For these assignments, you'll probably want to use our lambda evaluator to check your work. This accepts any grammatical lambda expression and reduces it to normal form, when possible.

More Lambda Practice

Insert all the implicit ( )s and λs into the following abbreviated expressions:

  1. x x (x x x) x
  2. v w (\x y. v x)
  3. (\x y. x) u v
  4. w (\x y z. x z (y z)) u v

Mark all occurrences of x y in the following terms:

  1. (\x y. x y) x y
  2. (\x y. x y) (x y)
  3. \x y. x y (x y)

Reduce to beta-normal forms:

  1. (\x. x (\y. y x)) (v w)
  2. (\x. x (\x. y x)) (v w)
  3. (\x. x (\y. y x)) (v x)
  4. (\x. x (\y. y x)) (v y)

  5. (\x y. x y y) u v
  6. (\x y. y x) (u v) z w
  7. (\x y. x) (\u u)
  8. (\x y z. x z (y z)) (\u v. u)

Combinatory Logic

Reduce the following forms, if possible:

  1. Kxy
  2. KKxy
  3. KKKxy
  4. SKKxy
  5. SIII
  6. SII(SII)

  7. Give Combinatory Logic combinators that behave like our boolean functions. You'll need combinators for true, false, neg, and, or, and xor.

Using the mapping specified in the lecture notes, translate the following lambda terms into combinatory logic:

  1. \x.x
  2. \xy.x
  3. \xy.y
  4. \xy.yx
  5. \x.xx
  6. \xyz.x(yz)
  7. For each translation, how many I's are there? Give a rule for describing what each I corresponds to in the original lambda term.

Lists and Numbers

We'll assume the "Version 3" implementation of lists and numbers throughout. So:

zero ≡ \s z. z
succ ≡ \n. \s z. s (n s z)
iszero ≡ \n. n (\x. false) true
add ≡ \m \n. m succ n
mul ≡ \m \n. \s. m (n s)


empty ≡ \f z. z
make-list ≡ \hd tl. \f z. f hd (tl f z)
isempty ≡ \lst. lst (\hd sofar. false) true
extract-head ≡ \lst. lst (\hd sofar. hd) junk

The junk in extract-head is what you get back if you evaluate:

extract-head empty

As we said, the predecessor and the extract-tail functions are harder to define. We'll just give you one implementation of these, so that you'll be able to test and evaluate lambda-expressions using them in Scheme or OCaml.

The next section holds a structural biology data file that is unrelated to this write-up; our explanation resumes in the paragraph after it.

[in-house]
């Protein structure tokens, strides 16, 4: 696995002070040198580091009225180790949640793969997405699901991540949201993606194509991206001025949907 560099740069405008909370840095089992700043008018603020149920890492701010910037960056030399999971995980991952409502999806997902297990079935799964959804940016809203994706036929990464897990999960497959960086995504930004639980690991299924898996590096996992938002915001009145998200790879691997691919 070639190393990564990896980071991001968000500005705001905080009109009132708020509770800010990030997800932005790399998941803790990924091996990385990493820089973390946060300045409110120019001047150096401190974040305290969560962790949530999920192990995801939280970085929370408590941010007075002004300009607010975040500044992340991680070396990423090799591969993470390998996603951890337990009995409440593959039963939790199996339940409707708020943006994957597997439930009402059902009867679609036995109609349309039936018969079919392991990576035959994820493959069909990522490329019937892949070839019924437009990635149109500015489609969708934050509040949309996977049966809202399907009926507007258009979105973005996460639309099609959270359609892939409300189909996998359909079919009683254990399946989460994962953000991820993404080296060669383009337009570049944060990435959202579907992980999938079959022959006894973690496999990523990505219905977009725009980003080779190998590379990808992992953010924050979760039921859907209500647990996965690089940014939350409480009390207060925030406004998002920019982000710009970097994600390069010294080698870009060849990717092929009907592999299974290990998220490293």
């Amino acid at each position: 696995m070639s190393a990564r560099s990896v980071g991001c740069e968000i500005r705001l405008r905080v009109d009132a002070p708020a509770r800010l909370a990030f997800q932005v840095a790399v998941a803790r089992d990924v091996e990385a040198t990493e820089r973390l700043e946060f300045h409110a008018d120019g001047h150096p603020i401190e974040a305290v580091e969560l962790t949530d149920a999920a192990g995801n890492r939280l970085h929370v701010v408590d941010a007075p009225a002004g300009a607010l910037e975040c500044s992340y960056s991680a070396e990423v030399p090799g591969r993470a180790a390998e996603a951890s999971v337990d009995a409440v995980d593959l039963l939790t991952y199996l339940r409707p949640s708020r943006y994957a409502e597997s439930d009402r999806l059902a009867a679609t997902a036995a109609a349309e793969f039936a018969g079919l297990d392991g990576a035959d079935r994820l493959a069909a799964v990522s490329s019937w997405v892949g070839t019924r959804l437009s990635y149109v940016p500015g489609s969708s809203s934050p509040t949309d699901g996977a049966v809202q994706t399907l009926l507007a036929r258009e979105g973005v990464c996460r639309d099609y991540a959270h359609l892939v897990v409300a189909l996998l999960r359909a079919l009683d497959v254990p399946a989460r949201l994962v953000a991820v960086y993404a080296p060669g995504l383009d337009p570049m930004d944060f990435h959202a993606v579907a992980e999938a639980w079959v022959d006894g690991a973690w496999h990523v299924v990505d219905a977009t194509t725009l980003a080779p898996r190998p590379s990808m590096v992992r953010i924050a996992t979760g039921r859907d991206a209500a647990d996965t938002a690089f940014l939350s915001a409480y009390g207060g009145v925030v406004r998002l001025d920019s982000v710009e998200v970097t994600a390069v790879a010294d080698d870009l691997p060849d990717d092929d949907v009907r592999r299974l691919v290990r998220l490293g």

predecesor ≡ (\shift n. n shift (make-pair zero junk) get-second) (\pair. pair (\fst snd. make-pair (successor fst) fst))

extract-tail ≡ (\shift lst. lst shift (make-pair empty junk) get-second) (\hd pair. pair (\fst snd. make-pair (make-list hd fst) fst))

The junk is what you get back if you evaluate:

predecessor zero

extract-tail empty

Alternatively, we might reasonably declare the predecessor of zero to be zero (this is a common construal of the predecessor function in discrete math), and the tail of the empty list to be the empty list.

For these exercises, assume that LIST is the result of evaluating:

(make-list a (make-list b (make-list c (make-list d (make-list e empty)))))

  1. What would be the result of evaluating (see Assignment 2 hint for a hint):

    LIST make-list empty

  2. Based on your answer to question 16, how might you implement the map function? Expected behavior:

    map f LIST <~~> (make-list (f a) (make-list (f b) (make-list (f c) (make-list (f d) (make-list (f e) empty)))))

  3. Based on your answer to question 16, how might you implement the filter function? The expected behavior is that:

    filter f LIST

    should evaluate to a list containing just those of a, b, c, d, and e such that f applied to them evaluates to true.

  4. What goes wrong when we try to apply these techniques using the version 1 or version 2 implementation of lists?

  5. Our version 3 implementation of the numbers are usually called "Church numerals". If m is a Church numeral, then m s z applies the function s to the result of applying s to ... to z, for a total of m applications of s, where m is the number that m represents or encodes.

    Given the primitive arithmetic functions above, how would you implement the less-than-or-equal function? Here is the expected behavior, where one abbreviates succ zero, and two abbreviates succ (succ zero).

    less-than-or-equal zero zero ~~> true
    less-than-or-equal zero one ~~> true
    less-than-or-equal zero two ~~> true
    less-than-or-equal one zero ~~> false
    less-than-or-equal one one ~~> true
    less-than-or-equal one two ~~> true
    less-than-or-equal two zero ~~> false
    less-than-or-equal two one ~~> false
    less-than-or-equal two two ~~> true

    You'll need to make use of the predecessor function, but it's not essential to understand how the implementation we gave above works. You can treat it as a black box.